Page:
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    Re: Sextant accuracy (was : Plumb-line horizon vs. geocentric horizon)
    From: Fred Hebard
    Date: 2005 Feb 13, 19:42 -0500

    On another list, I recall 30 arc-seconds being quoted, with exceptional
    individuals able to go below 10 or 5.  My recollection is that the
    unaided eye is able to resolve things to about 0.1 mm.  One can assume
    a distance of about 18 inches, I hazard, when calculating the resultant
    angle, with exceptional individuals going to 0.02 mm or so.
    On Feb 12, 2005, at 11:41 PM, Frank Reed wrote:
    > Alex you wrote:
    > "On your earlier message today on the human eye resolution.
    > I think it is more complicated than that.
    > "Resolution" is the ability to see two point sources apart.
    > But frequently I see two stars collided in one spot, (so I already
    > cannot
    > tell them apart) but still understand
    > that this collision is not perfect. Then I try to make this "spot"
    > as small as I can. I believe that a human eye can be trained to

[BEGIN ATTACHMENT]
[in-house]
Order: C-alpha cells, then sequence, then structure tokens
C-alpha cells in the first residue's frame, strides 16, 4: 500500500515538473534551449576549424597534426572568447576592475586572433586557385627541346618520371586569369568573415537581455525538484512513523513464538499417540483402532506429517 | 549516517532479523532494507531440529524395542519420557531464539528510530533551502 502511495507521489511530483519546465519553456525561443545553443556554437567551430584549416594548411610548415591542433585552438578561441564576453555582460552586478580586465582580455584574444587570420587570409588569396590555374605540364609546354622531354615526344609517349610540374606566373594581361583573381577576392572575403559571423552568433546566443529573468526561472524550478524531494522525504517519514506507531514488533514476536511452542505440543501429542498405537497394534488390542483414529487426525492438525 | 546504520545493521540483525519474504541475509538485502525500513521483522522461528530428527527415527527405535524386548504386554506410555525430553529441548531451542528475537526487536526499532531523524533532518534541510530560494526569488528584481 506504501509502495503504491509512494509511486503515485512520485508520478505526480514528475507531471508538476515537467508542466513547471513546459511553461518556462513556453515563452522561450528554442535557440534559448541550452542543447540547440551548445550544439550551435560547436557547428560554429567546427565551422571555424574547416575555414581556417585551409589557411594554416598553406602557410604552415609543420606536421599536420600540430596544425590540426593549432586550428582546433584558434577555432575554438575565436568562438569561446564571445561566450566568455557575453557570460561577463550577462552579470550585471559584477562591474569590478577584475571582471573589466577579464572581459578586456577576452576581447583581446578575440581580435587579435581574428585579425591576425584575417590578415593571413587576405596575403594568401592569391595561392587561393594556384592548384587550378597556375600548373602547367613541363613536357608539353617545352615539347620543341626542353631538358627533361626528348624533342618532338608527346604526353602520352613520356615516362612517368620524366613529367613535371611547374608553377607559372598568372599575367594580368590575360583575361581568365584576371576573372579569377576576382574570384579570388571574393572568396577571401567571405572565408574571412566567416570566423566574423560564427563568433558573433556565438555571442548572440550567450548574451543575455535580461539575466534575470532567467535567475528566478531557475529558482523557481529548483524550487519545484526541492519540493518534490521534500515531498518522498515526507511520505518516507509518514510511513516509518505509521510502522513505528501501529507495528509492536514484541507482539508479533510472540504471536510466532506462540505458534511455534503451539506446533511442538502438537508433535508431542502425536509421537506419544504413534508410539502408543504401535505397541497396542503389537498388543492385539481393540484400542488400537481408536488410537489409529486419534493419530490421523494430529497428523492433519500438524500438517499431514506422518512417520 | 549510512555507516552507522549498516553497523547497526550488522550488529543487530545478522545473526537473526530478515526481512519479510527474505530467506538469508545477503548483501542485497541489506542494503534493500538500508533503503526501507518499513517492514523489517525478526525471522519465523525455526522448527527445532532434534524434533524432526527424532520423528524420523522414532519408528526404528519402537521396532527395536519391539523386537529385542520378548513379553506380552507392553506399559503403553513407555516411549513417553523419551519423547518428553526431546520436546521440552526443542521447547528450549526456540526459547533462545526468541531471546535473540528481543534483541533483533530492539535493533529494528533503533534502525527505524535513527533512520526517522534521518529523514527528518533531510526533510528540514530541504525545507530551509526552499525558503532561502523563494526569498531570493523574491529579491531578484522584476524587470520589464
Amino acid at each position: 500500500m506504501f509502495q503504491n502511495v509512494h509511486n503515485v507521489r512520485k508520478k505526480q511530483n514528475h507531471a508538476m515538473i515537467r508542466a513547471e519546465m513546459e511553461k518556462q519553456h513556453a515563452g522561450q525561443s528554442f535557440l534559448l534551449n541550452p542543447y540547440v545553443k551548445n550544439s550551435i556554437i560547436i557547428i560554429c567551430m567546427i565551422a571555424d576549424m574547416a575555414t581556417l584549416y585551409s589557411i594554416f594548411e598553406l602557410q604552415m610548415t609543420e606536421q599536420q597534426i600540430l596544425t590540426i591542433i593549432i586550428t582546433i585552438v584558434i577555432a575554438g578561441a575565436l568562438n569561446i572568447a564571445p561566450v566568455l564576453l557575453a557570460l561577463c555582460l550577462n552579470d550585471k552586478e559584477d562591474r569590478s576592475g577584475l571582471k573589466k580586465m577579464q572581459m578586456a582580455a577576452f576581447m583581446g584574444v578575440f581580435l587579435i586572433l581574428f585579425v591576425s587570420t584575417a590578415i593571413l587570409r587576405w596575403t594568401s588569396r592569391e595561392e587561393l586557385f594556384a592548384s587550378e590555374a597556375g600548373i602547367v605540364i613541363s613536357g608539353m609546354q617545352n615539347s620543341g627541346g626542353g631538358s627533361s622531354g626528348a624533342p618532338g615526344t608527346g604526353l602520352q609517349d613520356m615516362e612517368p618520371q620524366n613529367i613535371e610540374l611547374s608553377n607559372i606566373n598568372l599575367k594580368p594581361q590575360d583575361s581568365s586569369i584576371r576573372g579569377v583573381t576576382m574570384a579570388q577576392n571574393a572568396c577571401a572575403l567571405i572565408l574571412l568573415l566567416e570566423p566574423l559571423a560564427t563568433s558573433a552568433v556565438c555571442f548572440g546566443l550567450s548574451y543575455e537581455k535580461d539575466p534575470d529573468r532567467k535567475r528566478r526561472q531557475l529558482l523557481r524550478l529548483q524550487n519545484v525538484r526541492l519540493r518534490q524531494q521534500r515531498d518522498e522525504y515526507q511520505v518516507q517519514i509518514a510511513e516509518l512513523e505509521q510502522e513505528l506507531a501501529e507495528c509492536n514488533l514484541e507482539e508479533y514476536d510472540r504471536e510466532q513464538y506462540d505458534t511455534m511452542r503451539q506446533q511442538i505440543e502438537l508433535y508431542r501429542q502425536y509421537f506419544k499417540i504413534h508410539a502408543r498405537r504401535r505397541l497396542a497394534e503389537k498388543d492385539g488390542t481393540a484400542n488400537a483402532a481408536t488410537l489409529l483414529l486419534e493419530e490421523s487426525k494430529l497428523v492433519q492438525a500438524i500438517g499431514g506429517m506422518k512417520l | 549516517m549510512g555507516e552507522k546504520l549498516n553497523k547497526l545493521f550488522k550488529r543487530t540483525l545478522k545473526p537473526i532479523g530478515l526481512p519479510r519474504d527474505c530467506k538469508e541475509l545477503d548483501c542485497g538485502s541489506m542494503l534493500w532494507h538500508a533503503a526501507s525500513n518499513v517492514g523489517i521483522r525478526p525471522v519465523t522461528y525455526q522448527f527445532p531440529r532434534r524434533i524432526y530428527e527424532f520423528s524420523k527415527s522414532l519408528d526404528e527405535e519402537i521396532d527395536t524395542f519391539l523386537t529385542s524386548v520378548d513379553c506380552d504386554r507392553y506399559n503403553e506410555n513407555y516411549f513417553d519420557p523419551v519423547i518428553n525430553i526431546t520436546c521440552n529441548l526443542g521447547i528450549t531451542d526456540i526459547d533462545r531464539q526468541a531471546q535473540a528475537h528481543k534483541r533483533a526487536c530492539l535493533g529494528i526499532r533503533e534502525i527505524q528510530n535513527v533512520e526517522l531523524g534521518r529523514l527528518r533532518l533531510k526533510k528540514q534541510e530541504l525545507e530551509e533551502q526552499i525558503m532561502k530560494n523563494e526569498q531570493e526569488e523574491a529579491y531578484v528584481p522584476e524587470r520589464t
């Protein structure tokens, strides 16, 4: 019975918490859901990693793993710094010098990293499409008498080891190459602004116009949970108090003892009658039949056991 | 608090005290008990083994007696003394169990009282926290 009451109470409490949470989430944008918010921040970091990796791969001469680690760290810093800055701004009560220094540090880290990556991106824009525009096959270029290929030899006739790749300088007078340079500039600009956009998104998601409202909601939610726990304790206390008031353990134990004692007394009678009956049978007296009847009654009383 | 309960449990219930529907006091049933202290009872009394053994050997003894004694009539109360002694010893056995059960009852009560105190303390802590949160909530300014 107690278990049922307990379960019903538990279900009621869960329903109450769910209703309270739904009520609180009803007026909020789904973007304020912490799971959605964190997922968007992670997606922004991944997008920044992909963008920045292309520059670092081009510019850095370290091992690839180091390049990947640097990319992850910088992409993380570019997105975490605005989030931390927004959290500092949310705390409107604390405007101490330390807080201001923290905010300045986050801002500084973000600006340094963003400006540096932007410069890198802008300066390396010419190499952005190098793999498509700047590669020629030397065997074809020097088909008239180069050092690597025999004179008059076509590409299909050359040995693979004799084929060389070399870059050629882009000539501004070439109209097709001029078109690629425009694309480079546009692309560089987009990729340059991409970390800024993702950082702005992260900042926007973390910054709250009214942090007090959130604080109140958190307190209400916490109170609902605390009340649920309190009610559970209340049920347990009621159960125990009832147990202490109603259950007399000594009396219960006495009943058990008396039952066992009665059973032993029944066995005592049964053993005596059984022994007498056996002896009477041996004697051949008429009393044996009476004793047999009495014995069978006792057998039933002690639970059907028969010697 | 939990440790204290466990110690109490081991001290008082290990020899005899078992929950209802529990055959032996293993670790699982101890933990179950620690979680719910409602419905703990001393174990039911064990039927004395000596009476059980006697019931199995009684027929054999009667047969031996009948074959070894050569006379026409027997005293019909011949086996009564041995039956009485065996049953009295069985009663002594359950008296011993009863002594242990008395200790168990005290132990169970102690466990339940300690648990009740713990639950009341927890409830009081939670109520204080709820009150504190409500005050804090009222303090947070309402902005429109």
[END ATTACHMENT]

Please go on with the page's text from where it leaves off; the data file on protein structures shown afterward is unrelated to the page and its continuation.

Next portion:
> increase
    > this ability."
    > Yes, there is definitely one step that you can go beyond the standard
    > optics definition of resolution. And yet, I do find that the extra
    > magnification is just what's required based on roughly 1.5 minute
    > unaided resolution to get to 0.2 minute accuracy based on the standard
    > definition. One example of a visual skill that's a step beyond
    > resolution (that we've discussed before) is the ability to bring two
    > large circles, like the images of the Sun and the Moon, into perfect
    > tangency. There is still a resolution issue here, since you have to
    > resolve the edge to define it, but the amazing thing is that we can do
    > a pretty good job estimating when two circles would be in perfect
    > tangency even if the actual point of contact is hidden from view. So
    > you're right that there is definitely a larger perception issue at
    > work here.
    > And you wrote:
    > "If you look at the marksmen results (with a rifle, with no optical
    > sight)
    > you can conclude that the human eye ability to aim a rifle is
    > better than 1'."
    > Interesting. I don't know anything about this. What can a typical
    > trained marksman achieve in terms of angular accuracy? While I'm
    > thinking of it, do we know if there are any people who have
    > genetically superior foveas in their eyes with the cones more tighly
    > packed to achieve superior resolution --and superior marksmanship?
    >  -FER
    > 42.0N 87.7W, or 41.4N 72.1W.
    > www.HistoricalAtlas.com/lunars

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